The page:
Suit to Invalidate the Charter Hurts
Litigating commissioners threaten the whole Knox government
Suit to Invalidate the Charter Hurts
The specious lawsuit brought by five term-limited county commissioners seeking to invalidate the Knox County Charter represents an uncharacteristic dereliction of duty on their part.
In a transparent attempt to cling to office, five commissioners have resorted to a claim that would cast doubt on the validity of just about every act of county government since the Charter took effect in 1990. In doing so, they have violated their oath of office, which includes a vow to defend the Charter of Knox County. That violation alone could well be grounds for their removal from office even before their terms expire in August.
Fortunately for the citizenry of the county, their throw-out-the-baby-with-the-bathwater suit appears to have little merit. In its unanimous ruling last month that counties with a charter form of government can impose term limits on county commissioners, the state Supreme Court implicitly spurned the contention on which the suit is based.
The contention is that for a county charter to be valid it must include provision for all the county officers named in Article VII of the Tennessee Constitution including the sheriff, trustee, register of deeds, property assessor and county clerk. Only two counties, Knox and Shelby, have adopted a charter form of government, and neither of their charters provide for any of these officers except for sheriff.
In the Shelby County case that gave rise to last month’s Supreme Court decision, a lower court had invalidated Shelby County’s term limits on commissioners partly on these grounds, but mainly on the grounds that the Constitution didn’t allow for delegation to any county of the authority to set qualifications for any of the offices named in the Constitution. (Those also include a county executive or mayor and a legislative body.)
In overruling the lower court, the Supreme Court found that the state Legislature had properly delegated authority to charter counties to set qualifications for county commissioners, at least. Since the applicability of term limits to other officers wasn’t at issue in the case, the court didn’t address them. More to the point, the ruling didn’t bother to address the contention that a charter must make provision for them, strongly suggesting that the Supreme Court found no merit to it.
Yet, in a gratuitous opinion that has no legal bearing, Knox County Chancellor John Weaver earlier this month seized upon the lower court’s finding and went on to conjecture that the Knox County Charter might be invalid. Such judicial ramblings beyond the bounds of the matter being decided (as was the case here) are generally ill-advised, and Weaver’s were especially so since they sowed the seeds for the county commissioners’ suit that followed.
The five term-limited commissioners involved—Diane Jordan, David Collins, Billy Tindell, Phil Guthe, and John Griess—all have served admirably in the past. But this clouds their records. They can contend that they were merely seeking determination whether they are eligible to run for and serve another term. But that determination would have come soon enough from the state’s Coordinator of Elections Brook Thompson. His office is charged by state law with preventing any person’s name from being “placed on any ballot wherein such person is seeking to be nominated or elected to an office for which such person is ineligible.”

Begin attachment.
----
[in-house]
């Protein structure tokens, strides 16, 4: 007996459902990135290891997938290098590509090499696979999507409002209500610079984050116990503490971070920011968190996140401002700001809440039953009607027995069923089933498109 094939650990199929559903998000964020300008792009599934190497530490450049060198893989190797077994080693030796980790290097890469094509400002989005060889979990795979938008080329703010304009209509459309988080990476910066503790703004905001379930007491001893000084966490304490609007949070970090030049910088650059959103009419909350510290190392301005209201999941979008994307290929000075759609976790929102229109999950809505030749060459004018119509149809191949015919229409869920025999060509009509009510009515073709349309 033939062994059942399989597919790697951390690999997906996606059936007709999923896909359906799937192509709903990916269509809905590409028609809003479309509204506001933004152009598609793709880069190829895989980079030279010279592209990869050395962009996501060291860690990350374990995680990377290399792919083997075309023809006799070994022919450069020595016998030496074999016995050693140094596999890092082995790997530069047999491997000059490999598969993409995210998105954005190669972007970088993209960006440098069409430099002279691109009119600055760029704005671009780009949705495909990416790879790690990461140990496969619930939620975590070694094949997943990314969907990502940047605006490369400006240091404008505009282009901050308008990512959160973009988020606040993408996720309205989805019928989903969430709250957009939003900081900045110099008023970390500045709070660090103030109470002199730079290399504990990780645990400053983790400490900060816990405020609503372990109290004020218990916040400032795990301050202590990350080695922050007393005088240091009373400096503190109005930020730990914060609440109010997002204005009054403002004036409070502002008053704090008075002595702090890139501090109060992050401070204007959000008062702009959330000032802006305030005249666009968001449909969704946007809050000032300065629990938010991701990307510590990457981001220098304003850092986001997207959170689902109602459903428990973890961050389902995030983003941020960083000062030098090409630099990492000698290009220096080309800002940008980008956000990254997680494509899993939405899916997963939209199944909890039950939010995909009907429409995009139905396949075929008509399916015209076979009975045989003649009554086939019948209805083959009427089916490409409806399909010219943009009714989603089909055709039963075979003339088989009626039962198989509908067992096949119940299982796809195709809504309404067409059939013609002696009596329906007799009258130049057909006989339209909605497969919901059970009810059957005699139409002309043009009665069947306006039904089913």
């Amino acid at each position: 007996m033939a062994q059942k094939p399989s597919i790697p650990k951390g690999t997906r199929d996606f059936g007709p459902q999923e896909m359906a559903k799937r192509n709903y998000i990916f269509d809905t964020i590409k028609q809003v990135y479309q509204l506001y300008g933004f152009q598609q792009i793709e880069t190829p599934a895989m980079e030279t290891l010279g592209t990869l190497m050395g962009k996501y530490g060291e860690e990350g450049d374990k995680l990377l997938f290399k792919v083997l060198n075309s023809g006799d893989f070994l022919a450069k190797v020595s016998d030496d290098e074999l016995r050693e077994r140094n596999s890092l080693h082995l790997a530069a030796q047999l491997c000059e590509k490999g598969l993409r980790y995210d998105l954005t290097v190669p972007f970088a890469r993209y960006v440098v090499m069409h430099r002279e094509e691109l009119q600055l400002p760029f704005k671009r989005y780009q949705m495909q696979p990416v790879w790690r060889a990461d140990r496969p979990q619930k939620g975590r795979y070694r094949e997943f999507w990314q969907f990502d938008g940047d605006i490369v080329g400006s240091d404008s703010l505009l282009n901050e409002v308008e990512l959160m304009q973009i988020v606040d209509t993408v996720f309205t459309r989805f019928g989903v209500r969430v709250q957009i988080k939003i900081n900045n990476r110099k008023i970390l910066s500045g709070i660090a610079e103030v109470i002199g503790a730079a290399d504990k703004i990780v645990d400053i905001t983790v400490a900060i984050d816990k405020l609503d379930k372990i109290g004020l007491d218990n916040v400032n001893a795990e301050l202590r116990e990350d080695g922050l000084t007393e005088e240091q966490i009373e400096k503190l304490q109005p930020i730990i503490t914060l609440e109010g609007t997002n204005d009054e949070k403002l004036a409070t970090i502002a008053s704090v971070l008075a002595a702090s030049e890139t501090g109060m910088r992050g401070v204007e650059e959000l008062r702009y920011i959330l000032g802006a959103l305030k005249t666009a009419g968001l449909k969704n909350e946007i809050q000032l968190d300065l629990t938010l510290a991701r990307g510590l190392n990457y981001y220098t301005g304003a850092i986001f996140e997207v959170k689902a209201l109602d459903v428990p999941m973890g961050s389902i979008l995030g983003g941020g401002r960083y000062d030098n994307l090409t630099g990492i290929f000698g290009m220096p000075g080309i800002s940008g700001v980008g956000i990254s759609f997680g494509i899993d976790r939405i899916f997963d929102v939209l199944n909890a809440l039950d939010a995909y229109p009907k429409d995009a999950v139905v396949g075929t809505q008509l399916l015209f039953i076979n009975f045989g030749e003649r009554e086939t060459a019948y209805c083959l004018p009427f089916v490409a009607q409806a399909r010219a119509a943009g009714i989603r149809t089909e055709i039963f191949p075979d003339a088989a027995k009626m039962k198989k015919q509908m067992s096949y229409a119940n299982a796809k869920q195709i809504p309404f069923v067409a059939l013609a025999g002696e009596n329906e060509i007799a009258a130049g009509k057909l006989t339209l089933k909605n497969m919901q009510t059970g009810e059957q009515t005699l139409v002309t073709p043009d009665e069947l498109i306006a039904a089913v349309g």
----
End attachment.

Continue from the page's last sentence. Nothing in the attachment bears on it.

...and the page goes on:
Immediately following the Supreme Court’s decision, Thompson instructed the Knox County Election Commission to remove the names of 12 term-limited county commissioners from the May 2 primary ballot. But a day later he backed off until after the primary because the Court’s unfortunately timed decision came after a statutory deadline for candidate removal.
Far from expediting matters, the intervening lawsuit may serve to delay a determination as it gets argued—unfortunately in Weaver’s court, where more unraveling on his part could necessitate an appeal to the Supreme Court. That, in turn, could delay the process of selecting replacement candidates for ineligible primary winners, which must be done via party conventions at least 45 days in advance of the Aug. 4 general election.
If there’s any saving grace to the lawsuit, it is that it may provide a vehicle for getting a court determination of whether Sheriff Tim Hutchison, Trustee Mike Lowe, Register of Deeds Steve Hall, County Clerk Mike Padgett and sundry clerks of courts are eligible to serve another term. The Knox County Election Commission voted last week to intervene in the case to seek such a determination. But it’s unclear whether the commission has the authority to do so. Nor has Thompson given any indication how he may proceed.
The two-term limit that voters approved overwhelmingly as a Charter amendment in 1994 applied to “any elected office of Knox County.” That shoe would seem to fit all of the above named officials. But the lack of any mention of most of these offices or their duties in the Charter leaves some room for doubt.
Hutchison insists, “I am an officer of the state, and my duties and qualifications are set by the state.” The latter part of that statement is undeniably the case, but the former part is dubious and needs to be resolved promptly, as does the status of the County Charter and the entire August ballot.